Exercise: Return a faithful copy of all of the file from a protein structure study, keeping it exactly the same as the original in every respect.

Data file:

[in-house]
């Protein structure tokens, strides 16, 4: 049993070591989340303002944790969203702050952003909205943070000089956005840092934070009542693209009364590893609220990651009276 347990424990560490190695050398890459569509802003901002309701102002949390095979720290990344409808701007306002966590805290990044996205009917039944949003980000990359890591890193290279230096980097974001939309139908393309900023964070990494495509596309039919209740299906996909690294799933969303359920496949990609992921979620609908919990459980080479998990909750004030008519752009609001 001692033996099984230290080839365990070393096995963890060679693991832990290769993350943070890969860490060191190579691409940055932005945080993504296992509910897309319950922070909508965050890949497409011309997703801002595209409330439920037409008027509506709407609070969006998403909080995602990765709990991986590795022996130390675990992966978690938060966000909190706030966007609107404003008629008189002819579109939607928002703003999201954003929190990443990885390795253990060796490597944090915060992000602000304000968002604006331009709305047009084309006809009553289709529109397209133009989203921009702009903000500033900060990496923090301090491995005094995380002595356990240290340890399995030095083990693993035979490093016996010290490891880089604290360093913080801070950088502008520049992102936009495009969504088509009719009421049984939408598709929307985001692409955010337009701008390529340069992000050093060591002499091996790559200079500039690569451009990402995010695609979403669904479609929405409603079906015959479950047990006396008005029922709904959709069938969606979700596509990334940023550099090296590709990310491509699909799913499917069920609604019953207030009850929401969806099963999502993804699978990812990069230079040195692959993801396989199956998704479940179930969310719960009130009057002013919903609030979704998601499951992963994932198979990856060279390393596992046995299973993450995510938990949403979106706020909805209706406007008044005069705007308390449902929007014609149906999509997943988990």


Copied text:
[in-house]
């Protein structure tokens, strides 16, 4: 049993070591989340303002944790969203702050952003909205943070000089956005840092934070009542693209009364590893609220990651009276 347990424990560490190695050398890459569509802003901002309701102002949390095979720290990344409808701007306002966590805290990044996205009917039944949003980000990359890591890193290279230096980097974001939309139908393309900023964070990494495509596309039919209740299906996909690294799933969303359920496949990609992921979620609908919990459980080479998990909750004030008519752009609001 001692033996099984230290080839365990070393096995963890060679693991832990290769993350943070890969860490060191190579691409940055932005945080993504296992509910897309319950922070909508965050890949497409011309997703801002595209409330439920037409008027509506709407609070969006998403909080995602990765709990991986590795022996130390675990992966978690938060966000909190706030966007609107404003008629008189002819579109939607928002703003999201954003929190990443990885390795253990060796490597944090915060992000602000304000968002604006331009709305047009084309006809009553289709529109397209133009989203921009702009903000500033900060990496923090301090491995005094995380002595356990240290340890399995030095083990693993035979490093016996010290490891880089604290360093913080801070950088502008520049992102936009495009969504088509009719009421049984939408598709929307985001692409955010337009701008390529340069992000050093060591002499091996790559200079500039690569451009990402995010695609979403669904479609929405409603079906015959479950047990006396008005029922709904959709069938969606979700596509990334940023550099090296590709990310491509699909799913499917069920609604019953207030009850929401969806099963999502993804699978990812990069230079040195692959993801396989199956998704479940179930969310719960009130009057002013919903609030979704998601499951992963994932198979990856060279390393596992046995299973993450995510938990949403979106706020909805209706406007008044005069705007308390449902929007014609149906999509997943988990």